To do or not to do transnational education? 

 In News

The UK higher education sector is world class by any objective measure, but that hasn’t prevented financial sustainability becoming an issue for many providers.

International student numbers are almost certain to continue falling following recent changes, compounded by the government’s negative messaging and policy intent irrespective of the MAC review outcome.

Given this reality and the absence of money for any future government to invest in higher education, whatever its political inclination, universities must look to their own means to augment and diversify their revenue streams.

None of the available options are quick or easy – and it will be particularly challenging for those who missed the opportunity to harvest monies in the good times and invest them into assured future success. But we must find a way to embark on the decade long transformation that UK HE requires.

One essential element is transnational education – the opportunities were outlined in a recent International Higher Education Commission report – but its potential is not realised 50% of students are in only 15 institutions.

Often misplaced, concerns about quality assurance, investment costs and complex regulatory systems have prevented it from being more widely adopted; but TNE has never really been difficult, as the many successes show.

The UK is not alone in this increasing focus – Australia and many others are looking afresh, including, increasingly, traditional sending countries who see TNE as a means of halting “brain drain” and attracting international investment.

However, none are as big or sophisticated or as extensive in their offering as the UK, and on this basis we believe that TNE will become a major element of UK HE provision.

It all comes down to trust

TNE does present real challenges, including the need to comply with local regulations whilst maintaining the credibility of degrees, but particularly around the perception of TNE.

We need to develop a shared understanding internationally about the quality of TNE and address regulators concerns. We need to be more innovative – successful TNE goes beyond branch campuses or double degrees, the forms of TNE traditionally preferred.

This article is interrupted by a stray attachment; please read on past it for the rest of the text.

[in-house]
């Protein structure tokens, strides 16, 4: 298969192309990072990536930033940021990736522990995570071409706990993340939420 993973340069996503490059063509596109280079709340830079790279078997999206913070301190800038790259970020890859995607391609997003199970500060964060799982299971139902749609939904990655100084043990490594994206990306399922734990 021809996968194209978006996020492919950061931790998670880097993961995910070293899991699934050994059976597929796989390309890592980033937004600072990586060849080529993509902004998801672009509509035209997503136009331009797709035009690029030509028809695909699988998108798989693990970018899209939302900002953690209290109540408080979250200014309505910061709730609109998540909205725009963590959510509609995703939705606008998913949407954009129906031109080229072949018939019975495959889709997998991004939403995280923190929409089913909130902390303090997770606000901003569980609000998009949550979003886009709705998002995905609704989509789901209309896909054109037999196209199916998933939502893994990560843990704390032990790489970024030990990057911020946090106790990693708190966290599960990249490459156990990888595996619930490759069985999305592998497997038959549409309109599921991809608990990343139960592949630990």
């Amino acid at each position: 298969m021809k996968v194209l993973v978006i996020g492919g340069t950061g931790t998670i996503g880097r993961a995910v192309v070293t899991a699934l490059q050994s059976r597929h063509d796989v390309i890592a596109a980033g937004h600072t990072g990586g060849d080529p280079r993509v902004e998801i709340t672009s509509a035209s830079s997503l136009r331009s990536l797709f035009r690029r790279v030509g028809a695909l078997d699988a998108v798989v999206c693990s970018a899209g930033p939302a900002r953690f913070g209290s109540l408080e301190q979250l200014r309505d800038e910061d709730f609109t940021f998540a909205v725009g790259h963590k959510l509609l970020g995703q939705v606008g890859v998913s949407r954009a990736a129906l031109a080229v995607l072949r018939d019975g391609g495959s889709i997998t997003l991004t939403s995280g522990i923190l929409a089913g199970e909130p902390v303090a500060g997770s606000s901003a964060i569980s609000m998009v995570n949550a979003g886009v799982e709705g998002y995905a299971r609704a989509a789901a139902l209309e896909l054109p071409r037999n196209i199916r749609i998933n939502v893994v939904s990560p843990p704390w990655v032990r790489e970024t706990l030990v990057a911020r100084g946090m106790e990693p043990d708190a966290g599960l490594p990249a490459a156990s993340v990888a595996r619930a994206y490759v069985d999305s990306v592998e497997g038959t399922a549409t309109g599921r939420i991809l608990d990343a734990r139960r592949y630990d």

At the same time, more consideration should be given to meeting local needs.

TNE is not simply an additional delivery site abroad, it needs to be viewed as a “start-up”, established to specifically reflect the local socio-economic context, the different market dynamics, tailored to local customer requirements and reflecting the new channels to market.

There is no one-size-fits-all approach

We need to consider the local and regional context, including the political and economic environments. Maximising the impact and value of TNE, including for employability and academic partnerships means extensive collaboration with local agencies, industries, and institutions.

Leading from the top

Government support for institutional leadership, and collaboration between agencies in the sector, is imperative to fully harness the potential of TNE.

“Any new government must recognise the potential of transnational education to enhance the UK’s global reputation in higher education”

For example, West Africa is poised to become one of the largest TNE markets and one where the UK has a significant competitive advantage as it is not a strategic priority for our competitors.

However, ministerial buy-in and support are essential to deliver this. Any new government must recognise the potential of TNE to enhance the UK’s global reputation in higher education.

The verdict

We are witnessing a rapid rise in the number of students seeking world-class education, but who increasingly encounter issues around access and affordability. Business 101 tells us that we need to create the capacity and capability to respond to this evolving global landscape.

That does not mean abandoning the unique role of onshore residential education.

It means embracing TNE as a strategic response to meet the objectives of UK higher education institutions; using it to enhance financial, academic and operational returns; to reassert our historic role of contributing to public good locally, nationally and internationally; and responding to the growing demand for international education delivered ‘closer to home’.

About the authors: This article was written by David Pilsbury, chief development officer at Oxford International Education Group, Fabrizio Trifiro, TNE expert and Board Member of INQAAHE, Janet Ilieva, founder & director at Education Insight 

The post To do or not to do transnational education?  appeared first on The PIE News.

Recent Posts

Leave a Comment

This site uses Akismet to reduce spam. Learn how your comment data is processed.

Contact Us

We're not around right now. But you can send us an email and we'll get back to you, asap.

Not readable? Change text. captcha txt